Back in early December MacCentral brought readers news about a pending deal between Apple and the state of Maine to equip Maine middle schoolers with iBooks. At today’s Macworld Conference & Expo keynote address, Apple CEO Steve Jobs confirmed that his company had won that bid — the biggest single educational deal ever for Apple or any other computer vendor. The deal is worth US$37.2 million over the next four years.
Apple negotiated a contract with the Maine Department of Education to provide 36,000 iBook systems to seventh and eighth grade students and teachers across the state. Part of the Maine Learning Technology Wireless Classroom Solution, the effort’s goal is to make Maine students “become one of the most digitally capable groups in the world.”
Apple will — at least for now — be providing 500MHz iBooks equipped with 128MB SDRAM, AirPort wireless networking cards, and other amenities including Mac OS X. The company is also responsible for setting up wireless networking in each classroom as well as central servers and backup systems. Apple plans to support the iBooks through a four year AppleCare protection plan and toll-free help desk support for all users.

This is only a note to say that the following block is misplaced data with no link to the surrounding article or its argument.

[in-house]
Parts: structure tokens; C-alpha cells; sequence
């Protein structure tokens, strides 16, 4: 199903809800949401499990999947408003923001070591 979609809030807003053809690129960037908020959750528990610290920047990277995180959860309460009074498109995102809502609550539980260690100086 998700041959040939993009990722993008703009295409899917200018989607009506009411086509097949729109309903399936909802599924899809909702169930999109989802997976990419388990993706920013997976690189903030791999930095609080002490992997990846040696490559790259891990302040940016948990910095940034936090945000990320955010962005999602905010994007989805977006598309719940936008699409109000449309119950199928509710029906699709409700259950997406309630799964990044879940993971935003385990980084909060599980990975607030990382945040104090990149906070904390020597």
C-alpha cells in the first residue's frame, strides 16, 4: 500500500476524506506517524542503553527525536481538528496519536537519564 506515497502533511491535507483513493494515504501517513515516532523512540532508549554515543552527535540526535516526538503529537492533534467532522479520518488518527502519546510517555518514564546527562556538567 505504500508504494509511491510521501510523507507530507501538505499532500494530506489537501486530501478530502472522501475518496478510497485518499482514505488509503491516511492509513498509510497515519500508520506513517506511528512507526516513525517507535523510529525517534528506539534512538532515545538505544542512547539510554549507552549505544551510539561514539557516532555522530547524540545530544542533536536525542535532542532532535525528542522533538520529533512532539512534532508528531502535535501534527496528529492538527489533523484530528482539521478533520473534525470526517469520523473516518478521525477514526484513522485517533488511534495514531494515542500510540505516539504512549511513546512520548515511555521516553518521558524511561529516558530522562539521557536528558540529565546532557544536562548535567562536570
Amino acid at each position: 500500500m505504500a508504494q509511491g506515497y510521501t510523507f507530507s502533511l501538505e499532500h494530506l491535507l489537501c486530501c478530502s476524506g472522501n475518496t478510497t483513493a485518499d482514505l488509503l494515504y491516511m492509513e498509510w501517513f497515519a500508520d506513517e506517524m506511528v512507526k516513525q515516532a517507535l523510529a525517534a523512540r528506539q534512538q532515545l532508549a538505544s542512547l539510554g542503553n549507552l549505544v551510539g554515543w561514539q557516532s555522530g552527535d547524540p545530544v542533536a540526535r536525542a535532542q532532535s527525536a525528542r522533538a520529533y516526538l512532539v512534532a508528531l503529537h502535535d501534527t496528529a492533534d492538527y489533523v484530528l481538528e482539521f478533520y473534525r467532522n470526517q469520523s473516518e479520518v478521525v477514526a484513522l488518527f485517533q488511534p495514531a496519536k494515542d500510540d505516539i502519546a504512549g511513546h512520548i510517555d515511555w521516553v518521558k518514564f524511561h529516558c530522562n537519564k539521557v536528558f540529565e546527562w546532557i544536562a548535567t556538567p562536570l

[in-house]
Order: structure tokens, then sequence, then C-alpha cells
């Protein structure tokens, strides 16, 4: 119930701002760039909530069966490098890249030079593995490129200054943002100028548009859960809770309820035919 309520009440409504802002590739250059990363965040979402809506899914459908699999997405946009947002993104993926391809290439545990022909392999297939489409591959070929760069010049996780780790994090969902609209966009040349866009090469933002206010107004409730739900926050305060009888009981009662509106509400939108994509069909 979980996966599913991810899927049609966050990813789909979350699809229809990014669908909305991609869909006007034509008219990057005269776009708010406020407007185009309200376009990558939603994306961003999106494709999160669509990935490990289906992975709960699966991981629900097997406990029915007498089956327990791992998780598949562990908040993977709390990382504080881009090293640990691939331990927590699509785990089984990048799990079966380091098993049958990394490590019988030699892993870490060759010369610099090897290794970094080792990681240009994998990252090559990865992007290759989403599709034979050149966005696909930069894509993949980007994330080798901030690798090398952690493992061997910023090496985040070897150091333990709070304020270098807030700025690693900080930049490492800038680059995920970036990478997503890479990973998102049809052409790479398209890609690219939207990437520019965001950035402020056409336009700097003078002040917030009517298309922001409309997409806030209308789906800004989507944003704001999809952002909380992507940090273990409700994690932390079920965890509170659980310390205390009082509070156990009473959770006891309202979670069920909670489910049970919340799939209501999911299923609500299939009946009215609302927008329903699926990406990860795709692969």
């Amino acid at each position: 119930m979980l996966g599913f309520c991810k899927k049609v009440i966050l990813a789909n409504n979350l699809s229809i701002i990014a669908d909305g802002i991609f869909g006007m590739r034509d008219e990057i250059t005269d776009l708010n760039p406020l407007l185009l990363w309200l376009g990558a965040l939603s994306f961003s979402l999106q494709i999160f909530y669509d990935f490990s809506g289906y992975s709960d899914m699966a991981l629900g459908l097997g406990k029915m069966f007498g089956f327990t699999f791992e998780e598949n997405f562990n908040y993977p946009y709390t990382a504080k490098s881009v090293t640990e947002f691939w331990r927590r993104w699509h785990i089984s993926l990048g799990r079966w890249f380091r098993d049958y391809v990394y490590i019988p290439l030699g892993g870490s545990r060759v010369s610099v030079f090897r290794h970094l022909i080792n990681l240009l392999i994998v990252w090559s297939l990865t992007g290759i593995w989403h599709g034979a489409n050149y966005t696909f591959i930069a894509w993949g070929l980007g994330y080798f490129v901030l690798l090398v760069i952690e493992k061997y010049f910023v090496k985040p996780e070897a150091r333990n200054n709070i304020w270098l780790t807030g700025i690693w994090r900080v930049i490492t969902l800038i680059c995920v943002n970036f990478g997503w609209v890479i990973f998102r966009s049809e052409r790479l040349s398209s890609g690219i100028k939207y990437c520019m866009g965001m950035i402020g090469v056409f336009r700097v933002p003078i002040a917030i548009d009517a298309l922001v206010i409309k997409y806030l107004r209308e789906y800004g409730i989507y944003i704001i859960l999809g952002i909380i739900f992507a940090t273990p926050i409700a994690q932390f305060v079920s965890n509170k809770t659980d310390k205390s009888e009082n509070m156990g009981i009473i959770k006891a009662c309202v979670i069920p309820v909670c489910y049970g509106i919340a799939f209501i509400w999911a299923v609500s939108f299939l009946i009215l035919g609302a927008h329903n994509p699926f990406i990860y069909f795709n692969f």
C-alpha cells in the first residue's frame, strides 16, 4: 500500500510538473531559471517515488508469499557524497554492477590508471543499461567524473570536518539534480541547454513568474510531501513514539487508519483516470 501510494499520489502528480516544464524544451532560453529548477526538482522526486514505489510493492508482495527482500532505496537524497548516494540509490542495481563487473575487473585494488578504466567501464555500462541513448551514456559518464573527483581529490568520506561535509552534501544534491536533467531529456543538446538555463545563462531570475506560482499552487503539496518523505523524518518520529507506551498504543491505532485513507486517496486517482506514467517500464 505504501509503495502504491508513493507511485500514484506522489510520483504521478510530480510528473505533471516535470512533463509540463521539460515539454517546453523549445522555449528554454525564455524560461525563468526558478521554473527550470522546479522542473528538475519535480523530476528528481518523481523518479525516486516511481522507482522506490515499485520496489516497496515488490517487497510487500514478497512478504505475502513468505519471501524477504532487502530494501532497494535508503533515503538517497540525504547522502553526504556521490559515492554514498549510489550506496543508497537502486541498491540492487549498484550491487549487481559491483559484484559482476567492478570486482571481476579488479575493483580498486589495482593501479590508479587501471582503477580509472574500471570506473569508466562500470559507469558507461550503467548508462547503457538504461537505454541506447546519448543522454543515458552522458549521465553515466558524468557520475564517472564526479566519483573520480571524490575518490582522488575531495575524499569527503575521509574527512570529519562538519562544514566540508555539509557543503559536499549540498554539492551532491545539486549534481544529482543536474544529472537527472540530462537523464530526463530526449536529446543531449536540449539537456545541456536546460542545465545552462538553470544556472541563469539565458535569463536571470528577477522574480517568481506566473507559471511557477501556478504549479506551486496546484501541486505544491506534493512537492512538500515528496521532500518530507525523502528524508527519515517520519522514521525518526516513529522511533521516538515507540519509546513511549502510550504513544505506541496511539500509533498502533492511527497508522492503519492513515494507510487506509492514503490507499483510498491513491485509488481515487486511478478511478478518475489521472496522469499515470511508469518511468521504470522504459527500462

The state of Maine’s department of education put out a request for proposals in mid-September, and announced in December that Apple was the top bidder. At the time, the state indicated that the deal would be finalized after the successful negotiation of an agreement and the requisite regulatory approval.
The guidelines for the plan call for seventh grade students and faculty to be equipped with computers by the fall of this year. Eighth grade students will be equipped in 2003. Apple’s contract with the Maine Department of Education runs through the end of June, 2006, with the possibility of additional extensions.
Previously, Apple’s biggest deal for iBooks came last May when the new, redesigned iBooks were first introduced. On that day, Apple announced that 23,000 iBooks would be provided to the state of Virginia’s Henrico County.